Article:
COLOGNE, GERMANY

Institut für Genetik

The synthesis or activation of a trans-acting factor is not the rate-limiting step in excision/transposition events

--Manfred Heinlein and Peter Starlinger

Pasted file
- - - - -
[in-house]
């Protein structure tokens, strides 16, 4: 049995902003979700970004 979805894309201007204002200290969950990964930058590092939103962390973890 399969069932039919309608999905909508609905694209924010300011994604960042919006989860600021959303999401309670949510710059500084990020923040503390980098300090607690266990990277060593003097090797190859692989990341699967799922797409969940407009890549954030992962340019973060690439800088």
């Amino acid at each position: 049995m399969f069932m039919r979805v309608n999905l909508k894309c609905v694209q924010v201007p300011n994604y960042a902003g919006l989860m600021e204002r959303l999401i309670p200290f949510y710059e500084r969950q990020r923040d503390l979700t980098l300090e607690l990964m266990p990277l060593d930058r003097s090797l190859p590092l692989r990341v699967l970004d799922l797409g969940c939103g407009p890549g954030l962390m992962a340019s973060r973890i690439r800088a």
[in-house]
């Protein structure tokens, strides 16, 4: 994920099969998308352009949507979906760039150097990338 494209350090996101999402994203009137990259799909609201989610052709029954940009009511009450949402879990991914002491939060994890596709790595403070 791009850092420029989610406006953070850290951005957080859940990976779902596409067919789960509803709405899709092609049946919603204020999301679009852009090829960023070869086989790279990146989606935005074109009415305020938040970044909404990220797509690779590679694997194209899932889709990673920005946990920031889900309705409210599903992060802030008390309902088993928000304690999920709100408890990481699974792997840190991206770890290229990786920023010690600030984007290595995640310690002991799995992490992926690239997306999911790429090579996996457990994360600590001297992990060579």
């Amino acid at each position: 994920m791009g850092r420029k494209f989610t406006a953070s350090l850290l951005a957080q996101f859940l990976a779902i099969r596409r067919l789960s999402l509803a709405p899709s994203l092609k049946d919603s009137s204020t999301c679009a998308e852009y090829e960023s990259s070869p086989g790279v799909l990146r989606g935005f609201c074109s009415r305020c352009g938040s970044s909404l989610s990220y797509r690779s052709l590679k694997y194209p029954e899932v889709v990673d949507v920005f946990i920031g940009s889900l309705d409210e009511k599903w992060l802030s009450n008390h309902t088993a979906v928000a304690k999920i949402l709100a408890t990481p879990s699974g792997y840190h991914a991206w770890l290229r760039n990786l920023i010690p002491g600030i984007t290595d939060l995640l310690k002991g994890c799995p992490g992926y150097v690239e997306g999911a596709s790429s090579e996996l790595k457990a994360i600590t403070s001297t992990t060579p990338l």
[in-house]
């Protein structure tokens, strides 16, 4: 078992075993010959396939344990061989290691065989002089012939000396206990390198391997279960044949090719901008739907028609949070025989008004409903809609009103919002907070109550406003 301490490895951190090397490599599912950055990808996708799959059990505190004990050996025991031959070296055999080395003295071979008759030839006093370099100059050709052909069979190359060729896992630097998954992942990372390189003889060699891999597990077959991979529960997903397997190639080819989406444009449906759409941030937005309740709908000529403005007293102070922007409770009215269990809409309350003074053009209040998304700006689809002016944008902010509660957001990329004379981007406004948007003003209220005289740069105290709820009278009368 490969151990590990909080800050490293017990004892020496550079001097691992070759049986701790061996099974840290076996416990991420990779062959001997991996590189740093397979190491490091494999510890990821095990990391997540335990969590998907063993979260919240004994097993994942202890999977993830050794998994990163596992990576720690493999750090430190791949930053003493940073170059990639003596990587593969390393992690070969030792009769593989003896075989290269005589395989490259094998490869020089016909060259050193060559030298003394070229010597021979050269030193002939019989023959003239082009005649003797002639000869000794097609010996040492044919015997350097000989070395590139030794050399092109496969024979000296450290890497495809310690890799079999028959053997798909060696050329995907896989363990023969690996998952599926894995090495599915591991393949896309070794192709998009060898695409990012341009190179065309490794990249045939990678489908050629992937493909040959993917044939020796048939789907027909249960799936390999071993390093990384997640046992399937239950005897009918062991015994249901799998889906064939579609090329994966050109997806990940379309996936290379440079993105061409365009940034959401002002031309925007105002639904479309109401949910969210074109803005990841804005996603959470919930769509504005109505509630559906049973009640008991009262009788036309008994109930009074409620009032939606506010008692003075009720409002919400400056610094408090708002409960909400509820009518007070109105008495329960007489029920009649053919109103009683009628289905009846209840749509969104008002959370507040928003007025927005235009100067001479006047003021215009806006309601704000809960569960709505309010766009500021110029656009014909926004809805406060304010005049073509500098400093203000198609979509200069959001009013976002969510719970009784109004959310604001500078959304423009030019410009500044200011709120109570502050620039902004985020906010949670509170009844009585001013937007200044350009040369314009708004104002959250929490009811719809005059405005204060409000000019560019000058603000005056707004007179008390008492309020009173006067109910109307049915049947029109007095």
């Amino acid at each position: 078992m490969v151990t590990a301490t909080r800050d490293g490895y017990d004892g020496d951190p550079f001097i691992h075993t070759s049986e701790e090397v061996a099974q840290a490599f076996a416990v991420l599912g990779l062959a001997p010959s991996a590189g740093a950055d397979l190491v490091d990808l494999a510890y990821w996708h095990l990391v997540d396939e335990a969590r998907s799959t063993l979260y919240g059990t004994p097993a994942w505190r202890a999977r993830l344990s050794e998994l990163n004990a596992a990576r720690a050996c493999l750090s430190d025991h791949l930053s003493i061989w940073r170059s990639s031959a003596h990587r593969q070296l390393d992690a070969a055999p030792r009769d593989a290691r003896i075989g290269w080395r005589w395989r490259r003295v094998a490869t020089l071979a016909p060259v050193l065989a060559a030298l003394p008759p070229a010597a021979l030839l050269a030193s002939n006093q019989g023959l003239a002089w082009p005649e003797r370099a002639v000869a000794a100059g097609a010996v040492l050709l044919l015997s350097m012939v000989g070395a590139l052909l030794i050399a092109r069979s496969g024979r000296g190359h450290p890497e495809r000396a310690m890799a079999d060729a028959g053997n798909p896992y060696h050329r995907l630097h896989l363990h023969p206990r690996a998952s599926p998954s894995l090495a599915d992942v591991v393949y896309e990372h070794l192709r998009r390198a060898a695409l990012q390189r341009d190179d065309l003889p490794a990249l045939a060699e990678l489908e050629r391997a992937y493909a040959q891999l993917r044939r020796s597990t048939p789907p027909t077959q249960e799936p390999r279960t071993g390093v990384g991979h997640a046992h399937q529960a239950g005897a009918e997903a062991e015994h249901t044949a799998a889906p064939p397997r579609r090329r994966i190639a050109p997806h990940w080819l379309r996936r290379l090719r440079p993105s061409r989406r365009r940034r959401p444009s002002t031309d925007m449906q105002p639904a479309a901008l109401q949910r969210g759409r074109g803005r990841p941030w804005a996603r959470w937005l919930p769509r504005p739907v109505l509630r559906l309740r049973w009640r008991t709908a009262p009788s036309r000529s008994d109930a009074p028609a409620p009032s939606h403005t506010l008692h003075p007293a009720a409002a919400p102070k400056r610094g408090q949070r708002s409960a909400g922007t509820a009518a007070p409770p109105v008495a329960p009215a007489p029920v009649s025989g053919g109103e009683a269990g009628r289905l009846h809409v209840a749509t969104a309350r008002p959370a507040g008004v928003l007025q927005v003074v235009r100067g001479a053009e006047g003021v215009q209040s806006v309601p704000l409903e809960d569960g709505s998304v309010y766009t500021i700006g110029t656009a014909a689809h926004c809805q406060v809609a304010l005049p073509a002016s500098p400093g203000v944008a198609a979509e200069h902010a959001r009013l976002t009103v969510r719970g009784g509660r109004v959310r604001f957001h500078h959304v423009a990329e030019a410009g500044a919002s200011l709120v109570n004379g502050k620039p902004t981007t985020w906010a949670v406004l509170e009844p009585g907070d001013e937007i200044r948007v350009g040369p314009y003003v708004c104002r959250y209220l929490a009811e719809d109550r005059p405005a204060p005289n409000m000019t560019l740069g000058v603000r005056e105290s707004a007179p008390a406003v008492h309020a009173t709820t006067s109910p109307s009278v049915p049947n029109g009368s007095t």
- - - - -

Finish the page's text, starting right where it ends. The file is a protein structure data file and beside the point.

Barbara McClintock has observed a correlation between the excision of Ds from the c-m1 allele and chromosome breakage at the site of Ds at standard position. If this would be a general effect, it might indicate that the activation or synthesis of a trans-acting factor is the limiting step in the transposition process. However, on the basis of our revised measurements of Ac-mRNA (Schein et al., MNL 64, 1990; Fusswinkel et al., Mol. Gen. Genet., in press), which yield 2 to 13 mRNA molecules per endosperm cell on the average, a limitation of transposition by the availability of Ac protein is not expected. Thus, the correlation of excision events was studied further (Heinlein and Starlinger, Maydica, submitted). We examined kernels on which the variegation patterns of two mutable alleles can be monitored. A lack of correlation is only diagnostic if all excision events lead to a visible phenotype. Due to excision “footprints” and other complications, we could not be sure to find such pairs of mutants. Therefore we looked for situations in which the correlation of events does not exist. This is the case when small sectors due to late events at the first mutable allele are located within larger sectors due to earlier events at the second locus. The small sectors are part of the larger sectors, meaning that the two events happened at different times but in the same cell clone. We observed such situations in several cases. Therefore we think that excision events are usually not correlated and are independent from each other. Thus, the low frequency of excision events cannot be explained by the lack of a trans-acting factor. B. McClintock's observation of correlated excision needs an additional explanation.


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